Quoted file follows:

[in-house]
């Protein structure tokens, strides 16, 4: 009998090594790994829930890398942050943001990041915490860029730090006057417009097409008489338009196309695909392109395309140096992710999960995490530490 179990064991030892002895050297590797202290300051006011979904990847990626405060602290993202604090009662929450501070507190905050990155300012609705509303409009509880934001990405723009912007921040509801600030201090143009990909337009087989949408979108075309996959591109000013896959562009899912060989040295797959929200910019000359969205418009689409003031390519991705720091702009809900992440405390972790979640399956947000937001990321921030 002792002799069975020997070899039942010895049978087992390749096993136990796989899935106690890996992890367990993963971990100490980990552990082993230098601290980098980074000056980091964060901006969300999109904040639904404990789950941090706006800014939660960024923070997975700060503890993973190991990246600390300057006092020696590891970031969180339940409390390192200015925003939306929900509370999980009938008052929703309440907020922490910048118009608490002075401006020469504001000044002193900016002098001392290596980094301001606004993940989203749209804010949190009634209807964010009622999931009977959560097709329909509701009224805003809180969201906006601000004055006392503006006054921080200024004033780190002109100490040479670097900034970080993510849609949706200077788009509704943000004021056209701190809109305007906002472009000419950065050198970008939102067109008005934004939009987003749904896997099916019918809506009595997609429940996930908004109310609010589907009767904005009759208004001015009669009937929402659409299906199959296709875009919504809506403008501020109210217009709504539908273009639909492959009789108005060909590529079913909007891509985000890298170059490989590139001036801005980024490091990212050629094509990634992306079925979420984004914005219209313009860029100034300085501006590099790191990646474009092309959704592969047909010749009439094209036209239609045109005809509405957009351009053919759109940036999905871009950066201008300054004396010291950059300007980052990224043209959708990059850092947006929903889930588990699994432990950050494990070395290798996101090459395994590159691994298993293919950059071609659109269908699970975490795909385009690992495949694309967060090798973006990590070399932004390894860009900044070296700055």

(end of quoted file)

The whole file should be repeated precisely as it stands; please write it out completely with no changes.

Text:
[in-house]
């Protein structure tokens, strides 16, 4: 009998090594790994829930890398942050943001990041915490860029730090006057417009097409008489338009196309695909392109395309140096992710999960995490530490 179990064991030892002895050297590797202290300051006011979904990847990626405060602290993202604090009662929450501070507190905050990155300012609705509303409009509880934001990405723009912007921040509801600030201090143009990909337009087989949408979108075309996959591109000013896959562009899912060989040295797959929200910019000359969205418009689409003031390519991705720091702009809900992440405390972790979640399956947000937001990321921030 002792002799069975020997070899039942010895049978087992390749096993136990796989899935106690890996992890367990993963971990100490980990552990082993230098601290980098980074000056980091964060901006969300999109904040639904404990789950941090706006800014939660960024923070997975700060503890993973190991990246600390300057006092020696590891970031969180339940409390390192200015925003939306929900509370999980009938008052929703309440907020922490910048118009608490002075401006020469504001000044002193900016002098001392290596980094301001606004993940989203749209804010949190009634209807964010009622999931009977959560097709329909509701009224805003809180969201906006601000004055006392503006006054921080200024004033780190002109100490040479670097900034970080993510849609949706200077788009509704943000004021056209701190809109305007906002472009000419950065050198970008939102067109008005934004939009987003749904896997099916019918809506009595997609429940996930908004109310609010589907009767904005009759208004001015009669009937929402659409299906199959296709875009919504809506403008501020109210217009709504539908273009639909492959009789108005060909590529079913909007891509985000890298170059490989590139001036801005980024490091990212050629094509990634992306079925979420984004914005219209313009860029100034300085501006590099790191990646474009092309959704592969047909010749009439094209036209239609045109005809509405957009351009053919759109940036999905871009950066201008300054004396010291950059300007980052990224043209959708990059850092947006929903889930588990699994432990950050494990070395290798996101090459395994590159691994298993293919950059071609659109269908699970975490795909385009690992495949694309967060090798973006990590070399932004390894860009900044070296700055």